As a positive suggestion, the USPTO has a fine team of legal advisors well-placed to work out what the Supreme Court case law since Mayo REALLY means. I have said many times that if you analyse the decisions properly, they are narrower than currently thought. The USPTO is well placed ponder the question and come up with a new analysis. Hiring some time on Deep Thought (thanks to Douglas Adams) might help.

    And also some thought about the positive aspects of section 101 – machine, manufacture, composition of matter and process. We may not need new statutory definitions from Congress, but we should be thinking about how inventions like InvestPics might fit into one of these categories and what is the relevant jurisprudence that can help decide whether or not it does. Norman Peale wrote an inspirational book on the power of positive thinking, and some of that and some attention to the positive attributes of section 101 could help advance our understanding and our drafting skills.

    As a final suggestion for an invention history, I would cite the development of penicillin as an outstanding example both of inventive effort and of of Anglo-American cooperation under circumstances of great urgency and difficulty. The drugs devised and patented by Big Pharma may sometimes seem expensive, but they may also just save your life. In these days of increasing antibiotic resistance we need some new compounds and the positive influence of reliable and respected patents could help.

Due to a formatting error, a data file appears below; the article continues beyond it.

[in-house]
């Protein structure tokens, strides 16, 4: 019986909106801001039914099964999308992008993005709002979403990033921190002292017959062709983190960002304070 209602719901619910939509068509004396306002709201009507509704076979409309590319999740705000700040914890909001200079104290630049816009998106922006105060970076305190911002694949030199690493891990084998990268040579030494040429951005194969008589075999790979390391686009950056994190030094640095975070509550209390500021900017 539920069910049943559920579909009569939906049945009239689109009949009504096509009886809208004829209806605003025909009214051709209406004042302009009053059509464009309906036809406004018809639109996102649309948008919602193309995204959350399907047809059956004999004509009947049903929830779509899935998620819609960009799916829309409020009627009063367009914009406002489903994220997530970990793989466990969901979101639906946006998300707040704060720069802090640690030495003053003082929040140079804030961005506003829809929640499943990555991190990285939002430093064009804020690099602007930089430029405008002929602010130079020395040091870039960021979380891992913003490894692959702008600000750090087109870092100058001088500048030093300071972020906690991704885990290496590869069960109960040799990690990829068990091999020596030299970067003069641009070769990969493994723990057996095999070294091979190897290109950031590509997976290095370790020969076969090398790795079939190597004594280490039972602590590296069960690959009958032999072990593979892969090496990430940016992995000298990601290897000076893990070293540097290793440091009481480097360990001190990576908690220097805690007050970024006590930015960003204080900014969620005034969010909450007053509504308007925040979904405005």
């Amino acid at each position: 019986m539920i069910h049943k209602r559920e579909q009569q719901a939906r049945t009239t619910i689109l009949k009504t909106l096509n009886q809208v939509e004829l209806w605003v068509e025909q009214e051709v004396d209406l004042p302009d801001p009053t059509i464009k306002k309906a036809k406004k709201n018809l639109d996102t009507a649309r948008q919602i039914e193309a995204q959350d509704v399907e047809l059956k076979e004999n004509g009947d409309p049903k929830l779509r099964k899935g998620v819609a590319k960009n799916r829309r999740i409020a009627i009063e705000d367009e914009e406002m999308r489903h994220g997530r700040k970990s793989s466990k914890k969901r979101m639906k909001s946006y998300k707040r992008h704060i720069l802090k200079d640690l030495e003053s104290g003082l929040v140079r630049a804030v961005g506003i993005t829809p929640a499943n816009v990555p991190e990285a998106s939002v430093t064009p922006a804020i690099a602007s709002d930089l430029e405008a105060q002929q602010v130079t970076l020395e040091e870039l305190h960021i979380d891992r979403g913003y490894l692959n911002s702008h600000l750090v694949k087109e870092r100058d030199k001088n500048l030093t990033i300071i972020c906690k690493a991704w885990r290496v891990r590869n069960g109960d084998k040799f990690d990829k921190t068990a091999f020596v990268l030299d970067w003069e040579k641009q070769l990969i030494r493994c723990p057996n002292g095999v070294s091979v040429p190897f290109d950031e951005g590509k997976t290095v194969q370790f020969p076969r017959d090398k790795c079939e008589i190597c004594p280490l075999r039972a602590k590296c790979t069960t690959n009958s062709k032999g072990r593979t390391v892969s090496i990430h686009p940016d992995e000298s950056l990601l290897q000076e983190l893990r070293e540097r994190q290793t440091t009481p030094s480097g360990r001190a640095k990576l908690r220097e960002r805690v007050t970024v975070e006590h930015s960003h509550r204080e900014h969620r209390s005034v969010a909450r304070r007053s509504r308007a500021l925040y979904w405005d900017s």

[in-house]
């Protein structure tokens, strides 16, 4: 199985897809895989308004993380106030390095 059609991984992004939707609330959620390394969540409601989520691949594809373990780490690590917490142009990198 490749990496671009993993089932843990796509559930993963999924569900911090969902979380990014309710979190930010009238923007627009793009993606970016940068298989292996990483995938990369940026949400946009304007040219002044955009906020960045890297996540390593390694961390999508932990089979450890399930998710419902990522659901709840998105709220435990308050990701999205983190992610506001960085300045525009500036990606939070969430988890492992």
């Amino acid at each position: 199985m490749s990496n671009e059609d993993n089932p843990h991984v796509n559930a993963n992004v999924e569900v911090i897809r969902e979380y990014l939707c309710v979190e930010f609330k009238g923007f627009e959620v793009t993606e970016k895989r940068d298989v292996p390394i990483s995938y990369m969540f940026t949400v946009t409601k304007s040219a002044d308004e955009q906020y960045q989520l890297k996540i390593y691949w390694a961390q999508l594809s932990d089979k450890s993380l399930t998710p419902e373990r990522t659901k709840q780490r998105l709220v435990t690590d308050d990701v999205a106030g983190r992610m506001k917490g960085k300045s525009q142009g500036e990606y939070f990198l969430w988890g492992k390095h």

• [Avatar for Jason M]
    Jason M
    May 15, 2018 05:07 pm

    @Night Writer

    Apple makes $20Billion a quarter they are not scared of the system, they own the system. Patents do not work for the average person. Patents only work for the elites the bourgeois the upper Echelon that have the money to fight. As we have seen not even SCOTUS cares about patents, as they them selves own shares in Google, Apple Amazon, FB and do not want to see their investments drained by small patent holders asking for their cut of their own invention the big players have stolen…. Its the modern day Mafia and everyone is in on it, except the small patent holder. Its time to look at Europe and China, America has sold its soul to the devil.

  • [Avatar for Anon]
    May 15, 2018 04:37 pm

    …and perhaps until the next great malaise shows itself….

    (and under the Big Corp “feudal” system, it will)

  • [Avatar for Night Writer]
    Night Writer
    May 15, 2018 04:32 pm

    A history lesson is that Jimmy Carter is the one that pushed for the CAFC (Reagan signed the Bill) to make patents stronger and the reason was that the big corporations had become stagnant.

    The patent system was strengthened to end the great malaise and it worked.

  • [Avatar for Night Writer]
    Night Writer
    May 15, 2018 04:31 pm

    @4 Jason M

    The key is that the big corporations decided to burn the patent system down because they are afraid of it.

  • [Avatar for Jason M]
    Jason M
    May 15, 2018 04:21 pm